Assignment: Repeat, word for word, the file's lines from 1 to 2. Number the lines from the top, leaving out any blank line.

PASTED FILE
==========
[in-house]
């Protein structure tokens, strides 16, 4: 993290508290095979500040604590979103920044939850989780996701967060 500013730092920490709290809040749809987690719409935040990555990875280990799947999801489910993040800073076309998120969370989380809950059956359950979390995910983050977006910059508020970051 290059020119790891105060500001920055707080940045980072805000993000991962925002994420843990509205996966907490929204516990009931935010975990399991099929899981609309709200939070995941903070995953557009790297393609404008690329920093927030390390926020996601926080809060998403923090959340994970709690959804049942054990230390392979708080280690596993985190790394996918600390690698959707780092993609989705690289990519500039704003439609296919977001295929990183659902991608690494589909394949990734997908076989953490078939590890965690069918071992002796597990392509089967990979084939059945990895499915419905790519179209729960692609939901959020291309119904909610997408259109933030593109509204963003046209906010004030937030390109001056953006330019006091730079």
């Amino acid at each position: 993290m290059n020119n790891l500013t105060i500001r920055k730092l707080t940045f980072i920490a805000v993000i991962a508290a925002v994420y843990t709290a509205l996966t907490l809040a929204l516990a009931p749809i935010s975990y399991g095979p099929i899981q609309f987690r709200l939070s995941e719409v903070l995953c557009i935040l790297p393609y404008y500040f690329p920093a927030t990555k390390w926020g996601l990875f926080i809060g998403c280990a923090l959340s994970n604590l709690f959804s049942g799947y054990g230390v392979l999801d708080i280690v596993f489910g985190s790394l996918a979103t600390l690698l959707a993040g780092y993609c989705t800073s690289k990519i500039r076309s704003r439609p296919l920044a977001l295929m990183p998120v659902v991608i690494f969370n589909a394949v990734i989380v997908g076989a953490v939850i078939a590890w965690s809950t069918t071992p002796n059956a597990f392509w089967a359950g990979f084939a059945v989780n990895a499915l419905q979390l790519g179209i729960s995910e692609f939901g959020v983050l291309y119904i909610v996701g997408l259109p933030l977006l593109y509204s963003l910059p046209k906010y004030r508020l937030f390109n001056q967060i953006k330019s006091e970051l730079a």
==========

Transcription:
[in-house]
């Protein structure tokens, strides 16, 4: 993290508290095979500040604590979103920044939850989780996701967060 500013730092920490709290809040749809987690719409935040990555990875280990799947999801489910993040800073076309998120969370989380809950059956359950979390995910983050977006910059508020970051 290059020119790891105060500001920055707080940045980072805000993000991962925002994420843990509205996966907490929204516990009931935010975990399991099929899981609309709200939070995941903070995953557009790297393609404008690329920093927030390390926020996601926080809060998403923090959340994970709690959804049942054990230390392979708080280690596993985190790394996918600390690698959707780092993609989705690289990519500039704003439609296919977001295929990183659902991608690494589909394949990734997908076989953490078939590890965690069918071992002796597990392509089967990979084939059945990895499915419905790519179209729960692609939901959020291309119904909610997408259109933030593109509204963003046209906010004030937030390109001056953006330019006091730079």